By Martin Cloake
It’s a very happy 73rd birthday today to Dario Gradi, a man who truly has made an outstanding contribution to league football in England and even had the MBE to prove it.
Born in Milan, Gradi moved to England as a youngster and played for non-league sides Sutton United and Tooting & Mitcham United before becoming assistant coach at Chelsea in 1971.
He then went on to manage both Wimbledon and Crystal Palace before, in 1983, taking over at Crewe Alexandra – a club he duly became completely synonymous with.
It was at Crewe that he made his name, taking the club from the lower reaches of the Football League to an established spot in the second tier. But it was the players he produced that caught the eye even more.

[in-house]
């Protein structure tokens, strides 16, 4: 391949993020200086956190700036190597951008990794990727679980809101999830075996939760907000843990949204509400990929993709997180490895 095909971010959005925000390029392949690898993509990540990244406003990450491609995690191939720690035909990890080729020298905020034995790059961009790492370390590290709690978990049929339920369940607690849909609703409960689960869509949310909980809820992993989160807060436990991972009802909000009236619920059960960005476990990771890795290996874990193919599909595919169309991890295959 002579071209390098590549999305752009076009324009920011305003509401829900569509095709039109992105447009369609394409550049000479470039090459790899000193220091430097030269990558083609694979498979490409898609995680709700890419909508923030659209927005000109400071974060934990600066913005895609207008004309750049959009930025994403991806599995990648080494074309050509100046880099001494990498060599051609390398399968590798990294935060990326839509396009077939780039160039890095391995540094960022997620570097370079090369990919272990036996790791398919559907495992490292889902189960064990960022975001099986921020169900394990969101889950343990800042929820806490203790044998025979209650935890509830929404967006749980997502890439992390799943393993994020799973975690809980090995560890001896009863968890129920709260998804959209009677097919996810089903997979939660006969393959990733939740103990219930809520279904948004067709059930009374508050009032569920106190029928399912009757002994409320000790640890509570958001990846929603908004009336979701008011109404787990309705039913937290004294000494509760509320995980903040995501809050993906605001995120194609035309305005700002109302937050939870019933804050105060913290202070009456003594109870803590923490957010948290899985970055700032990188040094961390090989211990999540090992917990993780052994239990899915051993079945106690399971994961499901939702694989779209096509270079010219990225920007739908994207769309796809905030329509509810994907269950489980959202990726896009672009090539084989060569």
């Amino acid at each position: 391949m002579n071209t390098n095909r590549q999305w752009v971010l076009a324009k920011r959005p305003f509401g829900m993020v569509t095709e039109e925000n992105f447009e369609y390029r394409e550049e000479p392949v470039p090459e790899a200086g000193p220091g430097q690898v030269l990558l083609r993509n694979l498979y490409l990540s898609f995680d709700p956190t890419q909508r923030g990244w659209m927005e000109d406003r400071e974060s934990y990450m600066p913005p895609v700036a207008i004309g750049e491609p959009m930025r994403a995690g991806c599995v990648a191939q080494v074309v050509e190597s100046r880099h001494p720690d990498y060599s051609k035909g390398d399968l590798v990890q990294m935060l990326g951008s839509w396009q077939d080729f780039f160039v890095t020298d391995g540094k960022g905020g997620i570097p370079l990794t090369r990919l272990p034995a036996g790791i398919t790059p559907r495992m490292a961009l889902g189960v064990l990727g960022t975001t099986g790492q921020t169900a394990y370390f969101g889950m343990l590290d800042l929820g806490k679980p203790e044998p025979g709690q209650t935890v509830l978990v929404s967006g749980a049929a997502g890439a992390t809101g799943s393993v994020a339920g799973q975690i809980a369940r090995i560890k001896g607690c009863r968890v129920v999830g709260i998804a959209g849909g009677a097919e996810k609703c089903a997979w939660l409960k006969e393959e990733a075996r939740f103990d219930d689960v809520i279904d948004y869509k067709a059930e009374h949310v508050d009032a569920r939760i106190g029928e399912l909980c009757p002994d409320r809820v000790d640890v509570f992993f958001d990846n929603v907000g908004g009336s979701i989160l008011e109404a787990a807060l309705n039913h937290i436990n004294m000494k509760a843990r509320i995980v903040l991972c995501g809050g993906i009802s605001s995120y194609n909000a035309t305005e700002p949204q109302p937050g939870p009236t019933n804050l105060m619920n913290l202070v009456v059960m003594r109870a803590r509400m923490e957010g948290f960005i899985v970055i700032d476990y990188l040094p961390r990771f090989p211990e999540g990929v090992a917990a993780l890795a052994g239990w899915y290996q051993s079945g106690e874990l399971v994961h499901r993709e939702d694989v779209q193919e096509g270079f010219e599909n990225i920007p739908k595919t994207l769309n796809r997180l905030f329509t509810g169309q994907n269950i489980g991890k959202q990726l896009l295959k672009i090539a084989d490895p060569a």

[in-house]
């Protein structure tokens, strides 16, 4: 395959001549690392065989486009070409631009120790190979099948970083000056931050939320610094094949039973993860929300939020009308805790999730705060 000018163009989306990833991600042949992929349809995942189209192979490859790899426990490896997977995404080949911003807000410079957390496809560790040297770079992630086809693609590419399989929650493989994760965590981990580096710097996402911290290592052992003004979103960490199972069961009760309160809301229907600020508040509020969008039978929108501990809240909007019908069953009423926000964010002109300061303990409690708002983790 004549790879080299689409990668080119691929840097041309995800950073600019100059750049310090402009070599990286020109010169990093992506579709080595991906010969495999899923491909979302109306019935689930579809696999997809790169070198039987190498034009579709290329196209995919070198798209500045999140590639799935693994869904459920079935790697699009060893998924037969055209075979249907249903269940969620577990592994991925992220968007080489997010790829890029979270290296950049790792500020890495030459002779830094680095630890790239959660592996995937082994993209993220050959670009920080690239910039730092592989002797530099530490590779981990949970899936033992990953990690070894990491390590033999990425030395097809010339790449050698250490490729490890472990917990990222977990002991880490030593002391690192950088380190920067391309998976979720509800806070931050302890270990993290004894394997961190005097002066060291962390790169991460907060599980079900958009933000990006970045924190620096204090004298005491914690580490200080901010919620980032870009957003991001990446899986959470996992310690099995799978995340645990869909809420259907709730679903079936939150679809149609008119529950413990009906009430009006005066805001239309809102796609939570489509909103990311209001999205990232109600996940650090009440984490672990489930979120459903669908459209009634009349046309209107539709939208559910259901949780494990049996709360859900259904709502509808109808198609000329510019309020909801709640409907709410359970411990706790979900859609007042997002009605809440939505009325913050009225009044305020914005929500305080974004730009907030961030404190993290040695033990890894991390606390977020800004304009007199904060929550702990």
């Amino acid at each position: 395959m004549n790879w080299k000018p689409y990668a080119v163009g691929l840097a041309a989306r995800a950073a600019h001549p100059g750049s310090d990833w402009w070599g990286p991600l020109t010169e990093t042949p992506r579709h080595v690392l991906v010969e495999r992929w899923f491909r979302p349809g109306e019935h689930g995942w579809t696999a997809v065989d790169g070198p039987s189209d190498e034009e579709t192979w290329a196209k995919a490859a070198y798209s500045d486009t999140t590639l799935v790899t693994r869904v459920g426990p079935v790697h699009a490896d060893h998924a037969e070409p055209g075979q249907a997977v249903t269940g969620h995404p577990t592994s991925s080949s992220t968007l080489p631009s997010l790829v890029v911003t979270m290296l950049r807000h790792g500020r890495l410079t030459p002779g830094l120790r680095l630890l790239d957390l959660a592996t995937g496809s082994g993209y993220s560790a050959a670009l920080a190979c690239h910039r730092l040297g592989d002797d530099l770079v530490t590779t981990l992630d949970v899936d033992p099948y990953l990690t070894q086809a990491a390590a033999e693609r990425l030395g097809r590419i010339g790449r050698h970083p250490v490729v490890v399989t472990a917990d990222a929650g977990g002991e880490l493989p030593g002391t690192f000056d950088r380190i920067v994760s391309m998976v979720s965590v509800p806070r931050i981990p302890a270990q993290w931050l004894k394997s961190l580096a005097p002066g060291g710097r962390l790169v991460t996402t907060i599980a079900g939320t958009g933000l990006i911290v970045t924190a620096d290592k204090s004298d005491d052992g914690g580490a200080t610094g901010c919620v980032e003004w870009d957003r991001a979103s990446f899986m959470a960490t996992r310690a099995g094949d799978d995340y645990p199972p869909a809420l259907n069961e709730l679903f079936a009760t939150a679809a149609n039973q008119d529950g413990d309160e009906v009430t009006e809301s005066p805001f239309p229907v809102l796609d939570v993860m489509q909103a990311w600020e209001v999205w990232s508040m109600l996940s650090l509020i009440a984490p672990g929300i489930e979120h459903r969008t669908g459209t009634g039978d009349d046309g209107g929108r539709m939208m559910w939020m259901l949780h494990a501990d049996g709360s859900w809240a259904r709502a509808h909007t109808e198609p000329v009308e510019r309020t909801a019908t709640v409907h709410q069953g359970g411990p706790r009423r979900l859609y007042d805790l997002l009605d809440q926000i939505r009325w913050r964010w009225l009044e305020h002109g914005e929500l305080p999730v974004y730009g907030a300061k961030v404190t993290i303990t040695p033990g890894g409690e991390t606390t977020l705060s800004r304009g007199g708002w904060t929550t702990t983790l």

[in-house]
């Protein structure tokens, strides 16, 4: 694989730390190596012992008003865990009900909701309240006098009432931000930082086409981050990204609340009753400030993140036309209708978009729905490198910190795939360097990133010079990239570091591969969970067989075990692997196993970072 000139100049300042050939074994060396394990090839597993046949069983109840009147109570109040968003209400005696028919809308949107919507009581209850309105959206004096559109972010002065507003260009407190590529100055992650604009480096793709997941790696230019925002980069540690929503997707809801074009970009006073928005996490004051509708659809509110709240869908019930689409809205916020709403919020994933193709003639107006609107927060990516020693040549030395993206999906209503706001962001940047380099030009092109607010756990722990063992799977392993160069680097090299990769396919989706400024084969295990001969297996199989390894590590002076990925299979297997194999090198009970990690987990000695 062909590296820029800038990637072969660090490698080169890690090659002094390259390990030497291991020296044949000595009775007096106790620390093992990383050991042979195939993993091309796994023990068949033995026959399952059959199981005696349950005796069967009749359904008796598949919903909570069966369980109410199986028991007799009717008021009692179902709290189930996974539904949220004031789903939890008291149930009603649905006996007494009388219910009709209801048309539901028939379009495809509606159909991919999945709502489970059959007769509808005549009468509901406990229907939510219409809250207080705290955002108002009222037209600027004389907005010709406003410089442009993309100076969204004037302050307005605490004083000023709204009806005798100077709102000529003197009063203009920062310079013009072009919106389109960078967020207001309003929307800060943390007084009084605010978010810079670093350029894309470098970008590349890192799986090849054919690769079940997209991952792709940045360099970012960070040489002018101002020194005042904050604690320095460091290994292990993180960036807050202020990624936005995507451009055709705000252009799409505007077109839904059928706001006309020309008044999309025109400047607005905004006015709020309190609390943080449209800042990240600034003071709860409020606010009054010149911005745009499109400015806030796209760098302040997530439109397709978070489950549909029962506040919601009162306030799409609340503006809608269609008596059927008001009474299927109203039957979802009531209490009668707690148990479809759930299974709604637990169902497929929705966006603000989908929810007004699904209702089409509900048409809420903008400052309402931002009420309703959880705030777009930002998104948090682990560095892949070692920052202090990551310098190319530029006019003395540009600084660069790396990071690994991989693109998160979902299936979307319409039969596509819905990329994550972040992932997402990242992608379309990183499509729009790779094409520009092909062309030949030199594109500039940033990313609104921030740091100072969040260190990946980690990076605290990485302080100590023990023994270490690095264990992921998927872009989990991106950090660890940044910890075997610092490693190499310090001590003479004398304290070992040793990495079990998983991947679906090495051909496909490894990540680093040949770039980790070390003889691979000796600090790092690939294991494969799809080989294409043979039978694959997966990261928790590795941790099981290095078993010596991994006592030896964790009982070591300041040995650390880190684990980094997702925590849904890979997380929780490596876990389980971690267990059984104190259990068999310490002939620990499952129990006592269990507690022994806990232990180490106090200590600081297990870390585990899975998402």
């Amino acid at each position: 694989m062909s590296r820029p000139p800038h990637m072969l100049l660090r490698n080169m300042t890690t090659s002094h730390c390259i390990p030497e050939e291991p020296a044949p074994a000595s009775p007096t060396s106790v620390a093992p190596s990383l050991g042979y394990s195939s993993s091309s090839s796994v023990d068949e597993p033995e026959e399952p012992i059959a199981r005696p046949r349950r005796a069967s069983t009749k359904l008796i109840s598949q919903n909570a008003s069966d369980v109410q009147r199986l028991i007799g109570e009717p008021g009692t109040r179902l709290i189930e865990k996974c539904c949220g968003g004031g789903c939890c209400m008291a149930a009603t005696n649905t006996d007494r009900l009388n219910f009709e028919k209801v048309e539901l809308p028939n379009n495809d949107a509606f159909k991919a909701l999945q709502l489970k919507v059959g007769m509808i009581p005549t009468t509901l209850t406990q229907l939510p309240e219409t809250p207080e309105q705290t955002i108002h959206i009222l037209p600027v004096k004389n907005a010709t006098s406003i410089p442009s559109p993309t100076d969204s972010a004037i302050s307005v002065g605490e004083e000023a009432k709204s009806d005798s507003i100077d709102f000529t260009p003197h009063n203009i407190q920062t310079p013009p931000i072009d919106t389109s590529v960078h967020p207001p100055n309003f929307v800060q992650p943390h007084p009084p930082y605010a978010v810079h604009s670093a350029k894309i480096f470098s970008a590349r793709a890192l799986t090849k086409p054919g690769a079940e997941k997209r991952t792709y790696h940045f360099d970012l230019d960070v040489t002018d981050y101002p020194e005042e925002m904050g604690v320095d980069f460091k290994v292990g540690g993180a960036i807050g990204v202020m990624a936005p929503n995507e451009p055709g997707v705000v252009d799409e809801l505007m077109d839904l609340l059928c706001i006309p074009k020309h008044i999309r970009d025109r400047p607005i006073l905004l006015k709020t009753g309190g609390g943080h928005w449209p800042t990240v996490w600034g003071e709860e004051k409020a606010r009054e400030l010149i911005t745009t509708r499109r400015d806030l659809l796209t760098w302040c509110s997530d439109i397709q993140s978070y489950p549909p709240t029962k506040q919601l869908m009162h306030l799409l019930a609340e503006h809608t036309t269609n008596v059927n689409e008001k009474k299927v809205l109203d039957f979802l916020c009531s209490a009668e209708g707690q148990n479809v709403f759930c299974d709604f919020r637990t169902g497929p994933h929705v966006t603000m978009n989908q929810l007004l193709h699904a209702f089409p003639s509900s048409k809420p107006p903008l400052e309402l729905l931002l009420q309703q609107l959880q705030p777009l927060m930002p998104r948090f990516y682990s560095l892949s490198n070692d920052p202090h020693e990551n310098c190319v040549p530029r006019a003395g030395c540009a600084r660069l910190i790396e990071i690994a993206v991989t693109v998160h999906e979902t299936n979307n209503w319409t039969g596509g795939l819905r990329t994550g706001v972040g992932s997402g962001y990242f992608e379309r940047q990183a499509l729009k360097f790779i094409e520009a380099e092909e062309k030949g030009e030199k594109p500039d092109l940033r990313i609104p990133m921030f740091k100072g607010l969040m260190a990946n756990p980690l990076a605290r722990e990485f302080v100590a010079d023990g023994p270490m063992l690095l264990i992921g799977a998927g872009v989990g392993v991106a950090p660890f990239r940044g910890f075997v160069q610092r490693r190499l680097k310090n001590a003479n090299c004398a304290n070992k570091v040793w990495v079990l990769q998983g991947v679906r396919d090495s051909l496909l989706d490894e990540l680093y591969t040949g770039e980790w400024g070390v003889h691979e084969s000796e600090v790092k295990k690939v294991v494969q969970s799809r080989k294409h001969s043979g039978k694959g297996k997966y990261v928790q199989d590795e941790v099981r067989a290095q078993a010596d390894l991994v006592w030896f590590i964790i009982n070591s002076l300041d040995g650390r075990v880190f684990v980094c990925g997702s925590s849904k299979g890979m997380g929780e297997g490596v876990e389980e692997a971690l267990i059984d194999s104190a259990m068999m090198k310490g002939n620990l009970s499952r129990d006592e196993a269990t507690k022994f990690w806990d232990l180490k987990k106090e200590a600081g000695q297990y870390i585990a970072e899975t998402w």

During the 1980s and 90s, Gradi was responsible for launching the careers of David Platt, Rob Jones, Geoff Thomas, Danny Murphy, Ashley Ward, Wayne Collins, Seth Johnson, Robbie Savage and Neil Lennon. As the Millenium turned, Gradi’s talent spotting continued, with Rob Hulse, Dean Ashton and David Vaughan among those who he started on their way.
Gradi retired from management on 24th July 2007, 24 years and 1,244 matches after taking over at Crewe. At the time he was the longest-serving manager in the game. In 2008 he returned briefly as caretaker manager, and did so again in 2009, remaining in charge until 2011. He is currently the club’s director of football.
He was admitted to the English Football Hall of Fame in 2004 in recognition of the impact he has had on the game.
Gradi is a reminder of the fact that talent can be nurtured, not simply bought in as and when – something often forgotten in the modern transfer-obsessed game. And he likes football to be played the right way too.
Asked about his approach to coaching he once said: “There used to be an expression coaches used – ‘Put them under’. I used to think ‘What the bloody hell does that mean?’ Six feet under?”
Many happy returns, Super Dario!